The head of Guy Fawkes

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    In 1605, a group of Catholic conspirators, including the now infamous Guy Fawkes, hatched a plan to blow up the Houses of Parliament. The intention was to depose the government, kill King James I, and install James’s daughter as a Catholic head of state. This is an illustration showing the severed head of Guy Fawkes after his execution. The image was published in 'Mischeefes mysterie London' several years after the Gunpowder Plot in 1617.

     

    Under the reign of Queen Elizabeth I, Catholics had been fiercely persecuted, but they had high hopes for better treatment after the accession of James in 1603. However, it soon became clear that their situation would be no better under the rule of the new king. On 20 May 1604, the conspirators met and decided on their plan. In March 1605 they rented a ground floor cellar, which was directly beneath the House of Lords. Over the coming months, they filled this with 36 barrels of gunpowder. Guy Fawkes, who had years of munitions experience after serving in the Spanish Army, stayed behind to light the fuse. However, Westminster was searched and the gunpowder was discovered before it could be ignited by Fawkes. He was arrested and tortured, before he and seven other conspirators were hung, drawn and quartered for high treason. The others fled to the Midlands, where they were either captured or died fighting. The repercussions for Catholics were felt for centuries, in a series of repressive laws introduced against them.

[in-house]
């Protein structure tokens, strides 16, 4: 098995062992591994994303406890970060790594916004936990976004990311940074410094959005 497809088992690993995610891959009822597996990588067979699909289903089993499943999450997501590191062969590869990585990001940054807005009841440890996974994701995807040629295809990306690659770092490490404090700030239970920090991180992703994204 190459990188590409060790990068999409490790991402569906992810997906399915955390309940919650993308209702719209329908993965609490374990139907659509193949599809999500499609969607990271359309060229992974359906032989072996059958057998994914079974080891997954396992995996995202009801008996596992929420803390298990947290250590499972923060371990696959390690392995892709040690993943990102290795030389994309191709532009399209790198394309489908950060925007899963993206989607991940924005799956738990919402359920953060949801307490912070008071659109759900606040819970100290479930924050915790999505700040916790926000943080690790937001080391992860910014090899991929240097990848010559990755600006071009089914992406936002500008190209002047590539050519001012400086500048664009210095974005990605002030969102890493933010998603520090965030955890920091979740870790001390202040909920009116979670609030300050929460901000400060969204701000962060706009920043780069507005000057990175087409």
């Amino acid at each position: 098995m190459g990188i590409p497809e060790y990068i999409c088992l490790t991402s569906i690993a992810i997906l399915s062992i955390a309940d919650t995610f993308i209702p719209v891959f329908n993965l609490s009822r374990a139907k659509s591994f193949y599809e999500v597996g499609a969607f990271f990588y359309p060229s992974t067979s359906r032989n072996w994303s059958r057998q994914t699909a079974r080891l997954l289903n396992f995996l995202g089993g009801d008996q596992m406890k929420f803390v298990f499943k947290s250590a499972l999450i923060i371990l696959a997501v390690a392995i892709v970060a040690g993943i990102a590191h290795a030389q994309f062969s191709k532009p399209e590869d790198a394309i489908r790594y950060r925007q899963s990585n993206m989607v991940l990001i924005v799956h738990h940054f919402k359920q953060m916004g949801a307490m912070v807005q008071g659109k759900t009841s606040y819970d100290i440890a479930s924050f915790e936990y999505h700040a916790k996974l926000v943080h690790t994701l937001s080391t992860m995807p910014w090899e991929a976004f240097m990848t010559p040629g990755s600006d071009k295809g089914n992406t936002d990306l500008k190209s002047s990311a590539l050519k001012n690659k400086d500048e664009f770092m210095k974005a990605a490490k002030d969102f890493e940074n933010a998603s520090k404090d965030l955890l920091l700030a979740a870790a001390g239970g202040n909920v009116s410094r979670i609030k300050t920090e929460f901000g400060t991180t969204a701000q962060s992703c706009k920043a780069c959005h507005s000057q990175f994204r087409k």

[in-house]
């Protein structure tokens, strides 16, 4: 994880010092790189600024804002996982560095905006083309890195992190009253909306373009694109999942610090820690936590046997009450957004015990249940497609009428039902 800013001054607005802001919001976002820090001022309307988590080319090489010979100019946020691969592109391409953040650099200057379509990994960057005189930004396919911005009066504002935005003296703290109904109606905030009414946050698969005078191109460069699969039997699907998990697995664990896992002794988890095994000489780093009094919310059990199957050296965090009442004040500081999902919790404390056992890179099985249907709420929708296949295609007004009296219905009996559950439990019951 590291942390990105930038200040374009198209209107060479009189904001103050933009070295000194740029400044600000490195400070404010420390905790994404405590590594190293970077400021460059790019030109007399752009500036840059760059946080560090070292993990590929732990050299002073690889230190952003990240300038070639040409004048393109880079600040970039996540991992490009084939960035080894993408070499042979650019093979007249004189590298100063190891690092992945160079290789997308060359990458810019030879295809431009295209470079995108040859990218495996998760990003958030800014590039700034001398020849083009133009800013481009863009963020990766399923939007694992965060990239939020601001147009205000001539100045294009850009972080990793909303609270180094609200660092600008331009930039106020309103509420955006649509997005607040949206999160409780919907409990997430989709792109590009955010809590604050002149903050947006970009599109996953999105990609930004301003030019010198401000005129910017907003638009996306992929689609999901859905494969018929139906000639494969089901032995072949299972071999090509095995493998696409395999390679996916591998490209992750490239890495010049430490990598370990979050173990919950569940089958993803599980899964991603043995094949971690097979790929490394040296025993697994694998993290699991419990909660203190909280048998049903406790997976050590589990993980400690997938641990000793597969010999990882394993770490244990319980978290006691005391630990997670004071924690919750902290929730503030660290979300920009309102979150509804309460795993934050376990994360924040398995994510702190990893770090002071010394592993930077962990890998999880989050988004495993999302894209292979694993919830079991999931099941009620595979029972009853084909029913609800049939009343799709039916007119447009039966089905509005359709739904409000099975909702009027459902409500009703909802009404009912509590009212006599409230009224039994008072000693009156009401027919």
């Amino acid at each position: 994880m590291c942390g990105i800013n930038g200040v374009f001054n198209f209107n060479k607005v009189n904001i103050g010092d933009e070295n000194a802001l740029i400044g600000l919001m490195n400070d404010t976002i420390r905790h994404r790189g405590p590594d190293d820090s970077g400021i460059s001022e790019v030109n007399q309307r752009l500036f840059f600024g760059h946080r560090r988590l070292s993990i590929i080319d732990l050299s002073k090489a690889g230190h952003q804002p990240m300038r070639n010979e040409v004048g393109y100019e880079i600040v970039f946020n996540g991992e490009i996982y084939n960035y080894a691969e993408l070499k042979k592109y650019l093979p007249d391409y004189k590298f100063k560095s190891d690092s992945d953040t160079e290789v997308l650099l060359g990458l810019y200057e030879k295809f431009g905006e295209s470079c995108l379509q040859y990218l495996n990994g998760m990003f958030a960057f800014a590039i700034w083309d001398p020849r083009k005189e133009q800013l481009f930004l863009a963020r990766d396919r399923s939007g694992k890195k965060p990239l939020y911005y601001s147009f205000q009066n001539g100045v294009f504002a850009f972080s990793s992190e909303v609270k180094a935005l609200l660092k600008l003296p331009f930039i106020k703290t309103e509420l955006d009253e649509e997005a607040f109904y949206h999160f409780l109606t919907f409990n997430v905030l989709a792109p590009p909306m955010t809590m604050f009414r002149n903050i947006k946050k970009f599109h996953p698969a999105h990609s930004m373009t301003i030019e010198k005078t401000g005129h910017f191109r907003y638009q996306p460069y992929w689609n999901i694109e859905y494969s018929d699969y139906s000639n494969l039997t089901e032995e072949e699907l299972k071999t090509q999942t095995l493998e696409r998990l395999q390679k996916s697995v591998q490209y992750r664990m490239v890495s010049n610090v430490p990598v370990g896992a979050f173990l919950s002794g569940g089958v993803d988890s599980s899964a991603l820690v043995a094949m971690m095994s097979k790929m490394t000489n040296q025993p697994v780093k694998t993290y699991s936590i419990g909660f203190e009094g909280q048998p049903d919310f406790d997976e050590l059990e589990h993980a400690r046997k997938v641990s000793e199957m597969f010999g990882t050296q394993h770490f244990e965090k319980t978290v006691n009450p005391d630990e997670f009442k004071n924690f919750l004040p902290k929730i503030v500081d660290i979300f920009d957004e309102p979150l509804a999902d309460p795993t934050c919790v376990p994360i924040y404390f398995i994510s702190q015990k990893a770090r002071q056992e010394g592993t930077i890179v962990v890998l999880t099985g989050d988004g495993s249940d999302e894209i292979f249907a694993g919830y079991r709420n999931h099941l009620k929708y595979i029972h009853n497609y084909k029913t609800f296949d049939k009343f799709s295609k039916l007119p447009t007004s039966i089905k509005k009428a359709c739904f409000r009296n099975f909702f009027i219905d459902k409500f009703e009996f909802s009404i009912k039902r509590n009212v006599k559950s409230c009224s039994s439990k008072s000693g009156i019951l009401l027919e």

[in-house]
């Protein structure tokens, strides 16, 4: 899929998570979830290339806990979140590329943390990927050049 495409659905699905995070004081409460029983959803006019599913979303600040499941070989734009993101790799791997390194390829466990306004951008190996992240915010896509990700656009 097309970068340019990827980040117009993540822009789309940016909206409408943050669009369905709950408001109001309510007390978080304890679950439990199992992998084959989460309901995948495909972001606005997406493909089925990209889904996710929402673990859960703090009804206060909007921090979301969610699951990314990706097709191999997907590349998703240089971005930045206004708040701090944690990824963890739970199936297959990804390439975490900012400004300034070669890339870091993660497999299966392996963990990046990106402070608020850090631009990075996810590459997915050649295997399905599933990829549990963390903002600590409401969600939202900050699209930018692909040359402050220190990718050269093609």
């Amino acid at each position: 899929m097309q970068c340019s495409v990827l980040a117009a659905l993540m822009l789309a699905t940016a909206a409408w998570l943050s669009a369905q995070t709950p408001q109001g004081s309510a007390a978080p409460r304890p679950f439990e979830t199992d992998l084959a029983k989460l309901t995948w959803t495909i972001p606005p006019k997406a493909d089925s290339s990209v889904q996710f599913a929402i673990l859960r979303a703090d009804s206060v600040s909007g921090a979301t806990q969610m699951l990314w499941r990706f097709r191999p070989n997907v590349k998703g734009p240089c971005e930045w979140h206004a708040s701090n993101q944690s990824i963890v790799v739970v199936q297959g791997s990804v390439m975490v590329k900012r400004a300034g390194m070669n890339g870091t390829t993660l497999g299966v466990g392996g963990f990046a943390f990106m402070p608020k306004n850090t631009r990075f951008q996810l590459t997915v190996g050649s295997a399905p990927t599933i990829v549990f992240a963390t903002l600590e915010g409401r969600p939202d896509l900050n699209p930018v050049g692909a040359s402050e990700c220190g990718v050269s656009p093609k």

Shelfmark: G.11429

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